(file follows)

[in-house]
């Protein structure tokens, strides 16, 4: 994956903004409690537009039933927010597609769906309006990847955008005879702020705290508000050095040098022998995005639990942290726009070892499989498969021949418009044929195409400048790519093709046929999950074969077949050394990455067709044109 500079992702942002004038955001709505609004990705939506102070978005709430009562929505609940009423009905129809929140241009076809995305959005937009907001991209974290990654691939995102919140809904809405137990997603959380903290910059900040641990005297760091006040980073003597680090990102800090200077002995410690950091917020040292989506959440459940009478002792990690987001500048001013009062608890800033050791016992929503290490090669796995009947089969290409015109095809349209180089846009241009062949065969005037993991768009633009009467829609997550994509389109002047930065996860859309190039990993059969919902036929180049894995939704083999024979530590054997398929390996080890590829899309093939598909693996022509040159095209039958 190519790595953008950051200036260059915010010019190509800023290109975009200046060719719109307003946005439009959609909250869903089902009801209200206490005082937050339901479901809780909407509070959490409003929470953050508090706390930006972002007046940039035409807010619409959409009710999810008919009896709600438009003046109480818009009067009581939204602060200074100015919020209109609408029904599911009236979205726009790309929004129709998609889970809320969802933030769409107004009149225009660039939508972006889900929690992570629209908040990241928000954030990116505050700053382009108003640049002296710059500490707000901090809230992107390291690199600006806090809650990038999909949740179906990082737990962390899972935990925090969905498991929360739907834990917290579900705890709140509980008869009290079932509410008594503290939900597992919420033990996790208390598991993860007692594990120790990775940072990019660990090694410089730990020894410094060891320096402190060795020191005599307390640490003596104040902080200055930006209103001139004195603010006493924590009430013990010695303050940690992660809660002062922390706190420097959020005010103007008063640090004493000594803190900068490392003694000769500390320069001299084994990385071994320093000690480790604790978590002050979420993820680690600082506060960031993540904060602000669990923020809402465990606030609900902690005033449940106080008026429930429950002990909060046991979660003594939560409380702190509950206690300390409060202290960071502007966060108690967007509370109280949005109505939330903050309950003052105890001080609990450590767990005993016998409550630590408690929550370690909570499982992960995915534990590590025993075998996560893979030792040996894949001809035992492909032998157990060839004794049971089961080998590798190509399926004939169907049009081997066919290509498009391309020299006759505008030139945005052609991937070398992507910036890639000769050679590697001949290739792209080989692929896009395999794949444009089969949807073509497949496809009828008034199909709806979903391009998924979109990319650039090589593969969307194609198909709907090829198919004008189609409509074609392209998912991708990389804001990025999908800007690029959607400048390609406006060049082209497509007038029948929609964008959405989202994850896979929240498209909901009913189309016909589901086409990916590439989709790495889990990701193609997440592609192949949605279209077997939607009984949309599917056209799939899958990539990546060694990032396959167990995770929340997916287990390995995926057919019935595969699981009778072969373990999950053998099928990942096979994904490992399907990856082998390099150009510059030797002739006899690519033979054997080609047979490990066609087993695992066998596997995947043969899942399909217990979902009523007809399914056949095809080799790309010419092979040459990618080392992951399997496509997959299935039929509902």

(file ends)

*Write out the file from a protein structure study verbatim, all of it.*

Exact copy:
[in-house]
């Protein structure tokens, strides 16, 4: 994956903004409690537009039933927010597609769906309006990847955008005879702020705290508000050095040098022998995005639990942290726009070892499989498969021949418009044929195409400048790519093709046929999950074969077949050394990455067709044109 500079992702942002004038955001709505609004990705939506102070978005709430009562929505609940009423009905129809929140241009076809995305959005937009907001991209974290990654691939995102919140809904809405137990997603959380903290910059900040641990005297760091006040980073003597680090990102800090200077002995410690950091917020040292989506959440459940009478002792990690987001500048001013009062608890800033050791016992929503290490090669796995009947089969290409015109095809349209180089846009241009062949065969005037993991768009633009009467829609997550994509389109002047930065996860859309190039990993059969919902036929180049894995939704083999024979530590054997398929390996080890590829899309093939598909693996022509040159095209039958 190519790595953008950051200036260059915010010019190509800023290109975009200046060719719109307003946005439009959609909250869903089902009801209200206490005082937050339901479901809780909407509070959490409003929470953050508090706390930006972002007046940039035409807010619409959409009710999810008919009896709600438009003046109480818009009067009581939204602060200074100015919020209109609408029904599911009236979205726009790309929004129709998609889970809320969802933030769409107004009149225009660039939508972006889900929690992570629209908040990241928000954030990116505050700053382009108003640049002296710059500490707000901090809230992107390291690199600006806090809650990038999909949740179906990082737990962390899972935990925090969905498991929360739907834990917290579900705890709140509980008869009290079932509410008594503290939900597992919420033990996790208390598991993860007692594990120790990775940072990019660990090694410089730990020894410094060891320096402190060795020191005599307390640490003596104040902080200055930006209103001139004195603010006493924590009430013990010695303050940690992660809660002062922390706190420097959020005010103007008063640090004493000594803190900068490392003694000769500390320069001299084994990385071994320093000690480790604790978590002050979420993820680690600082506060960031993540904060602000669990923020809402465990606030609900902690005033449940106080008026429930429950002990909060046991979660003594939560409380702190509950206690300390409060202290960071502007966060108690967007509370109280949005109505939330903050309950003052105890001080609990450590767990005993016998409550630590408690929550370690909570499982992960995915534990590590025993075998996560893979030792040996894949001809035992492909032998157990060839004794049971089961080998590798190509399926004939169907049009081997066919290509498009391309020299006759505008030139945005052609991937070398992507910036890639000769050679590697001949290739792209080989692929896009395999794949444009089969949807073509497949496809009828008034199909709806979903391009998924979109990319650039090589593969969307194609198909709907090829198919004008189609409509074609392209998912991708990389804001990025999908800007690029959607400048390609406006060049082209497509007038029948929609964008959405989202994850896979929240498209909901009913189309016909589901086409990916590439989709790495889990990701193609997440592609192949949605279209077997939607009984949309599917056209799939899958990539990546060694990032396959167990995770929340997916287990390995995926057919019935595969699981009778072969373990999950053998099928990942096979994904490992399907990856082998390099150009510059030797002739006899690519033979054997080609047979490990066609087993695992066998596997995947043969899942399909217990979902009523007809399914056949095809080799790309010419092979040459990618080392992951399997496509997959299935039929509902």